The OM-D E-M1 uses intense anti-noise filtering to reduce color noise, but it works quite well. The typical “anti-noise filtering artifacts” and noticeable reduction of image details don’t start to get visible until ISO 6400. However, it gets really annoying at ISO 25,600.
The Olympus also showed a very good performance in the dynamic range tests. It achieves a maximum of 11.5 f/stops and keeps a high level of more than 10 f/stops even at ISO 6400. With higher ISO speed settings the dynamic range result drops drastically.
Comments On Video Functions
The camera allows the user to shoot video in Full HD mode with 1920x1080 pixels and with 30 (29.97) frames per second. The files are saved as QuickTime MOV files with H.264 compression technology and use high bit rates of 24 Mbps. The camera offers an additional video mode which is based on MJPEG for lower resolution videos with 1280x720 pixels. These files and the MJPEG compression are more manageable for older/slower PCs.
The camera offers an additional shutter release button on the top.
This isn’t as handy as it sounds.
The user has to bend/distort the forefinger considerably when moving from the standard shutter release button back to video button. A second button on the back, which is activated by the right-hand thumb, is more comfortable.
When recording video the Olympus OM-D E-M1 allows the user to access all standard exposure modes, which is very handy. The camera also allows manual correction of the sound level and offers an automatic “wind noise” filtering mode for better sound recording. For higher quality audio recording it uses an external microphone. You will find a standard 3.5mm jack on the left-hand side of the body for standard external microphones, which can be mounted on the accessory shoe on the top of the new Olympus.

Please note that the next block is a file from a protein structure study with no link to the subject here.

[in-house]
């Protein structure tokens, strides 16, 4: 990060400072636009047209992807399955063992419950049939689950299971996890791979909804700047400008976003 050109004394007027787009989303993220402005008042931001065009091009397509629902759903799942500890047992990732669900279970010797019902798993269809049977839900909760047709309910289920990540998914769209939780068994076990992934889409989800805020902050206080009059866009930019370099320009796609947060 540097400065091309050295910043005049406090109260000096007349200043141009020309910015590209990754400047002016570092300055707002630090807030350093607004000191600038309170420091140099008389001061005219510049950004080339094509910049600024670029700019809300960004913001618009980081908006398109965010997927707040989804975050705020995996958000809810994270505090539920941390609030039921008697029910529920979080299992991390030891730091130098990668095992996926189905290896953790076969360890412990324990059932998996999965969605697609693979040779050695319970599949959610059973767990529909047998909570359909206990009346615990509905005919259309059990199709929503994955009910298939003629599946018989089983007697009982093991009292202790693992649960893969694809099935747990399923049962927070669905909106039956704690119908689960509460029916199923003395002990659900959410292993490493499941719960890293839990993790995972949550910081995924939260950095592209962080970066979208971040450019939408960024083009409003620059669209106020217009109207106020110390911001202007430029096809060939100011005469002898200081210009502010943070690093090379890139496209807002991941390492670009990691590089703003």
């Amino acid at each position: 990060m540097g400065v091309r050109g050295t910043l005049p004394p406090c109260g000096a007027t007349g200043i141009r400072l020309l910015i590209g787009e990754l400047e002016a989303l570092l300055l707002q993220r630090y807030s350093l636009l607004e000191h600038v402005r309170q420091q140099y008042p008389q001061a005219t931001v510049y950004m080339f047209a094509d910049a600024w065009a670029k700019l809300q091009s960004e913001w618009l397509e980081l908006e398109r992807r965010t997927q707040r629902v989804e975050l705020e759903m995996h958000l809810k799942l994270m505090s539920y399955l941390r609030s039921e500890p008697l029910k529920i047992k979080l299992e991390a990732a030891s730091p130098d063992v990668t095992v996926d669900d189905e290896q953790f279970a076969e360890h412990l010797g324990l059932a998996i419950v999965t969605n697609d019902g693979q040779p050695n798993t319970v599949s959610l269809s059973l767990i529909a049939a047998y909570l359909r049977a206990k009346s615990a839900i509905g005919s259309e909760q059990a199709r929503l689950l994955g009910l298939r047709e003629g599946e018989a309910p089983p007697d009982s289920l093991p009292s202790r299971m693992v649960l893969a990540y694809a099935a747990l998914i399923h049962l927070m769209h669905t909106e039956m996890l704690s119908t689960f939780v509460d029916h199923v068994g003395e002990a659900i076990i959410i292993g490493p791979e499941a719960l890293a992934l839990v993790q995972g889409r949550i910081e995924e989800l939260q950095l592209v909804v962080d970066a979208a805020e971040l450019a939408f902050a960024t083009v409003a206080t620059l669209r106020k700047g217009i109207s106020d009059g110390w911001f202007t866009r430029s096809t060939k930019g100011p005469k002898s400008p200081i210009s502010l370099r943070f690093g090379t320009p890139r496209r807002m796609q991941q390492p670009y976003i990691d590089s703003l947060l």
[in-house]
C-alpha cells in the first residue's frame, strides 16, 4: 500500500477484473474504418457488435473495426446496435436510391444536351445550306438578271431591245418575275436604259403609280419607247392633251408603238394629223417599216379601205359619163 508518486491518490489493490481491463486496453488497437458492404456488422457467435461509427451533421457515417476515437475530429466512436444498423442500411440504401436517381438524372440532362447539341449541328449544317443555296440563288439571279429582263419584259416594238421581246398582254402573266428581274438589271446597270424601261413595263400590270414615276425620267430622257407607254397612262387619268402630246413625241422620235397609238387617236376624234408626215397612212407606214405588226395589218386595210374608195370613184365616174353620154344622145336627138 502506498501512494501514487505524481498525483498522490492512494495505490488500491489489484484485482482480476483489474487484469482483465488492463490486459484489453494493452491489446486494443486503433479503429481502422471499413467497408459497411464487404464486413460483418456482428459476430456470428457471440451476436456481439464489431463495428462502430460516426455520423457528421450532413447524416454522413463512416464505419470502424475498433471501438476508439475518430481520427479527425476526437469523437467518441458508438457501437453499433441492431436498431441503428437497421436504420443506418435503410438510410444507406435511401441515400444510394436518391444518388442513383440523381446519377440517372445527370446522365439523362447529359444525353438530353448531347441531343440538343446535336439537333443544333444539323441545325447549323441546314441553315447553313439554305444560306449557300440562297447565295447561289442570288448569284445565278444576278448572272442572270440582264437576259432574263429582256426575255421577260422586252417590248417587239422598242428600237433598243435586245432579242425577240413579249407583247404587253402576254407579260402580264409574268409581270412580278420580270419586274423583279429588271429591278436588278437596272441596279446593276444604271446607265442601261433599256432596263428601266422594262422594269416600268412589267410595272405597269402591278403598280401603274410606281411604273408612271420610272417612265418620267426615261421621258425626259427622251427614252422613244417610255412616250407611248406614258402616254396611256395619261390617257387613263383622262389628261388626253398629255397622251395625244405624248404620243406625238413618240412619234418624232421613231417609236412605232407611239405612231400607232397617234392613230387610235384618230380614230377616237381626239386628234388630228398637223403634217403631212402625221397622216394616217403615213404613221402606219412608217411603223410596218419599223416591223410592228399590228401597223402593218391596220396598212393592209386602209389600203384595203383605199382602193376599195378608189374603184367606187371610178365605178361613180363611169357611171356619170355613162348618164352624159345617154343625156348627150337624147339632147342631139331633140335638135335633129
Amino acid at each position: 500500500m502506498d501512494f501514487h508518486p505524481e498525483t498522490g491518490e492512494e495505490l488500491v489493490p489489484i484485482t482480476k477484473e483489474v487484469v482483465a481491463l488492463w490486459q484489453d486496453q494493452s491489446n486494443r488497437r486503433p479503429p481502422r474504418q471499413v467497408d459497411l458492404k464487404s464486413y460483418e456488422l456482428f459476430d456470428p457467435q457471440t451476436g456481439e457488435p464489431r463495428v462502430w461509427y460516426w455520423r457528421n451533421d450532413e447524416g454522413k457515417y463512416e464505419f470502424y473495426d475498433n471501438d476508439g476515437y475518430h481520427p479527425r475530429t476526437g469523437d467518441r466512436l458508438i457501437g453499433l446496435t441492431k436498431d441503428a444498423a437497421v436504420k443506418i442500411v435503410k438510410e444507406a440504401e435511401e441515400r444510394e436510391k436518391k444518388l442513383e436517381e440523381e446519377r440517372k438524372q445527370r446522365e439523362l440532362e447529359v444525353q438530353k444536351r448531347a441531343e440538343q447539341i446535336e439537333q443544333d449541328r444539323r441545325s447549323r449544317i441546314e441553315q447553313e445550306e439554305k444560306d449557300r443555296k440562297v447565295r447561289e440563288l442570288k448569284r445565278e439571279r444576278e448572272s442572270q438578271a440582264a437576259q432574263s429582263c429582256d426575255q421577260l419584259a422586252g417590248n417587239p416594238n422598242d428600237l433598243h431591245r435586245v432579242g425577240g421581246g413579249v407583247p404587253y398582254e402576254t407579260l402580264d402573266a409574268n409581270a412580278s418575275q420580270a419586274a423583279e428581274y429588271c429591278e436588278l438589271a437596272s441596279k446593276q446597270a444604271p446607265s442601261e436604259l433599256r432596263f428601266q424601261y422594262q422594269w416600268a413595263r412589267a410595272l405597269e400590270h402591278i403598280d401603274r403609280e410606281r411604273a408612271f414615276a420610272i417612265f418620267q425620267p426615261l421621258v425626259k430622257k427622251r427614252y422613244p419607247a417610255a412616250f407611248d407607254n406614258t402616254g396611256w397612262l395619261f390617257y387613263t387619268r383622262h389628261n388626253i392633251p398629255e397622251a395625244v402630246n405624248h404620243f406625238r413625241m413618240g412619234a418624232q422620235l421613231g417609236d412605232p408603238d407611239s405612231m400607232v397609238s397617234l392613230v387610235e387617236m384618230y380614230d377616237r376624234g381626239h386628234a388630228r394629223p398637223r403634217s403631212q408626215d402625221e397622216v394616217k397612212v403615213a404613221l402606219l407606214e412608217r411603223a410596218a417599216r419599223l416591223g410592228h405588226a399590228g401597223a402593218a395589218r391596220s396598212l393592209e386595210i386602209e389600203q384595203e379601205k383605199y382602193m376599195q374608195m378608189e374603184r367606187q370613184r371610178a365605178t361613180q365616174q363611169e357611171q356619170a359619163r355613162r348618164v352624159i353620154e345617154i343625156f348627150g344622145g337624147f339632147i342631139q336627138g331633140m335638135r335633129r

The camera was tested with the M.ZUIKO DIGITAL ED 12-50mm 1:3.5-6.3 EZ kit lens. This lens has an Electromagnetic Zoom (“EZ”) mechanism and allows for very smooth zooming while recording video. The photographer can also change focus and focal length with two large lens rings. To switch between manual and motor zooming the photographer has to push the first lens ring (with the “L-Fn” and the “MACRO” buttons) forward and backward.
Comments On Video Quality
The camera produced high-quality videos. The resolution result of 657 lines in video height is a good result and our test clips were very crisp and clear. There are some minor aliasing effects noticeable, but they are on a very low level and the video results are better than clips taken with other D-SLRs.
The color reproduction is also very good. Just like in photo mode, the Olympus OM-D videos tend a little toward cooler colors and the colors look a bit undersaturated. This is noticeable in portrait video shots as well as in landscape video shots. The overall color errors are on a very low level.
However, we did encounter some issues: the test clip taken in P mode (ISO 200) and using the motor zoom showed that the camera readjusts the exposure settings while zooming and seems to react in a “bumpy” and wavering fashion, making changes of the exposure settings clearly visible.
The dynamic range results in video mode are similar to dynamic range results in photo mode. The Olympus OM-D created videos with a maximum of 11 f/stops in video mode.
The Olympus OM-D E-M1 (body only) has a list price of $1399.99.
+ Massive body, classic/retro design SLR
+ Very crisp images with high resolution
+ Very fast AF system; high-speed burst mode with up to 10 frames per second in full resolution
+ Integrated and very powerful image stabilizer works with every lens system mounted on the camera
+ EVF with extremely high resolution; handy swivel LCD
+ Wi-Fi and Bluetooth modules
- Swivel monitor not fully articulated
- Missing built-in flash system, but very compact small flash supplied
For more information, visit www.olympusamerica.com.
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Lab results and test images by BetterNet, our TIPA-affiliated testing lab. Edited by George Schaub.